The film is special to me because as a young High School student, I sang several of the songs from the film as part of the school's choir. So I got to know them fairly well. I got to know the film fairly well and as part of social studies, we learnt about animism and in science, we learnt more about how every rock, every life form has a purpose, has an identity. I guess this kind of led me to Taoism, but I remember at the time falling out of Christianity. Another great Walt Disney film.

67. Cars

The first time I saw this film was in The Netherlands. And I didn't like it. I thought it was a step back from Pixar, who had dazzled me with films like Finding Nemo and The Incredibles. But over time, I found myself enjoying it, and now I find myself liking it. The brash Lightning McQueen isn't cery likeable, at least initially, but his temperance is equalled by the brilliance of character Mater. Others, like Red, Sally and especially Doc make this memorable. A definitely love letter to automobiles and Route 66.

68. Rugrats in Paris: The Movie

Now here is a rare film. It's the sequel to the original film which was based on a long running children's cartoon. What's even rarer is the fact that it was better than the original film - no small feat. The film almost usurps the always main character of Tommy as Chucky becomes the lead - looking for a replacement mother. Some incredibly humourous scenes, including the children taking control of a giant "Gozilla-like" dinosaur and running rampant around Paris are highlights. A delight to watch.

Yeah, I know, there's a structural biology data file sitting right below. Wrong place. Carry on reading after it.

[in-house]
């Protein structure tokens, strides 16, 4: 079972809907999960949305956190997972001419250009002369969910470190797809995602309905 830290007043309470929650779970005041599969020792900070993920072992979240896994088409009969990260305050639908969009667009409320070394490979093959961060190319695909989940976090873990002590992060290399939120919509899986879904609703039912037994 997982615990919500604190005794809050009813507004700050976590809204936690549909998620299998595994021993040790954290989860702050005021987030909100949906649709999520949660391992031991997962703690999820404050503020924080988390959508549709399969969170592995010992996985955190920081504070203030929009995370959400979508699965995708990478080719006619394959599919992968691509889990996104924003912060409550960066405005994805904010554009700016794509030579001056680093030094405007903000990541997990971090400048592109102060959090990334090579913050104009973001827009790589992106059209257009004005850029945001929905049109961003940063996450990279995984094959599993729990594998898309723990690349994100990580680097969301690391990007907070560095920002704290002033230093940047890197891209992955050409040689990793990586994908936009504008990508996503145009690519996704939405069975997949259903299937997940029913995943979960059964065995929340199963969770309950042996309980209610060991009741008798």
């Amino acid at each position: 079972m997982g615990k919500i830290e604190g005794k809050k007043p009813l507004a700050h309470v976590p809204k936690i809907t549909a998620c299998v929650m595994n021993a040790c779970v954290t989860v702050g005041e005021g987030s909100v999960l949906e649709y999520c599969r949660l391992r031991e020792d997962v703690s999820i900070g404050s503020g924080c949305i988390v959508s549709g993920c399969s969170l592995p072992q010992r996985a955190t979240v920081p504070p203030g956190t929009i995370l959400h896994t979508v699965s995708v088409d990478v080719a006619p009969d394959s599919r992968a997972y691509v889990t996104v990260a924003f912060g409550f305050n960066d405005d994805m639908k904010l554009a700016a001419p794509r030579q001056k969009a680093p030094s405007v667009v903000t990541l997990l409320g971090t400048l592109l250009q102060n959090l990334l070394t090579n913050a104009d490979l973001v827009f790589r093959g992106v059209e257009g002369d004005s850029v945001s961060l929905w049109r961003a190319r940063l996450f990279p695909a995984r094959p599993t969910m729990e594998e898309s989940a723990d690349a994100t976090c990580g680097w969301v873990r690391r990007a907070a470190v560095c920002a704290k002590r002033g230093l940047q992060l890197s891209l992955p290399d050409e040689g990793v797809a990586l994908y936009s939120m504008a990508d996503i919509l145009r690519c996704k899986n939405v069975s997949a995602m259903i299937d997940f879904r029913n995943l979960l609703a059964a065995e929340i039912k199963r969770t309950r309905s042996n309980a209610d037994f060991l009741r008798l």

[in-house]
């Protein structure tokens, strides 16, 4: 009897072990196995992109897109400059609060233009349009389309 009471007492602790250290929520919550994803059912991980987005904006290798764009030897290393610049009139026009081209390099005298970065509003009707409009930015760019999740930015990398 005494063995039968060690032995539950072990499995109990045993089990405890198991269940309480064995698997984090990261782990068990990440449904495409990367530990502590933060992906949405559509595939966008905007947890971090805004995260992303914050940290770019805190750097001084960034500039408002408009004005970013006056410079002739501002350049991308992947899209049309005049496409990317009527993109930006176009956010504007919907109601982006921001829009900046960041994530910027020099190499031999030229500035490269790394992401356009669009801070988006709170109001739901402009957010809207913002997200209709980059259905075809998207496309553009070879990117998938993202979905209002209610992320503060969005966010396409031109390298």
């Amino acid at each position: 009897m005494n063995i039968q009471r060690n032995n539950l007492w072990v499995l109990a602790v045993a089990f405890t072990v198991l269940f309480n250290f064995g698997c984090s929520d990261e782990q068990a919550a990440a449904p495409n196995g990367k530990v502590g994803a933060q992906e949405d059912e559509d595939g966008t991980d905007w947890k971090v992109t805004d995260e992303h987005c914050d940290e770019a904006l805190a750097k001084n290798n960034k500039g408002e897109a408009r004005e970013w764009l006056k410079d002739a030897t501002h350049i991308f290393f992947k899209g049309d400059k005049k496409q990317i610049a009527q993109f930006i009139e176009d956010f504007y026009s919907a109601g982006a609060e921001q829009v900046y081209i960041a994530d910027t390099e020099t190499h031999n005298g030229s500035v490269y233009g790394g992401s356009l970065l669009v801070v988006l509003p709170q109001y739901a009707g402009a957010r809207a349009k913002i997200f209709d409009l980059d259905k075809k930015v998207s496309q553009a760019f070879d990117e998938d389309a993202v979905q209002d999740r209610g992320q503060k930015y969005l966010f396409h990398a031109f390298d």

69. TMNT

I'm a bit of an old-school Ninja Turtles fan. I had a bunch of the toys growing up and religiously watched the original series. While it was apparently a parody of other superheroes, it never felt as much as me. Each of the turtles had their own ****- Leonardo was calm and collected, Michealangelo was the comic relief, Raphael was the brooding member and Donatello was the intelligence. The film picks up where the original series left off - yet it brings the Turtles back to New York and back to fighting the foot clan and more. Great to see the Turtles doing what they do best.

70. Bambi

The Circle of Life. This film is essentially about the circle of life. A truly great film which showed an unnatural vision for Disney - the characters were very real. It also came out in the middle of WW2 and had a huge backlash by hunters, who are the main "enemy" in the film. Whats great about this film is that it clearly shows how life is in the forest - and how Man has set it's domination of the creatures within making them a threat. Beautiful animation and some amazing backgrounds culminate in a film that shows the wonders of the forest edens.

This is the 7th such part in my animation countdown of my top 100 animated films. I hope you've missed at least a few of the above titles and seek them out. I can recommend them all.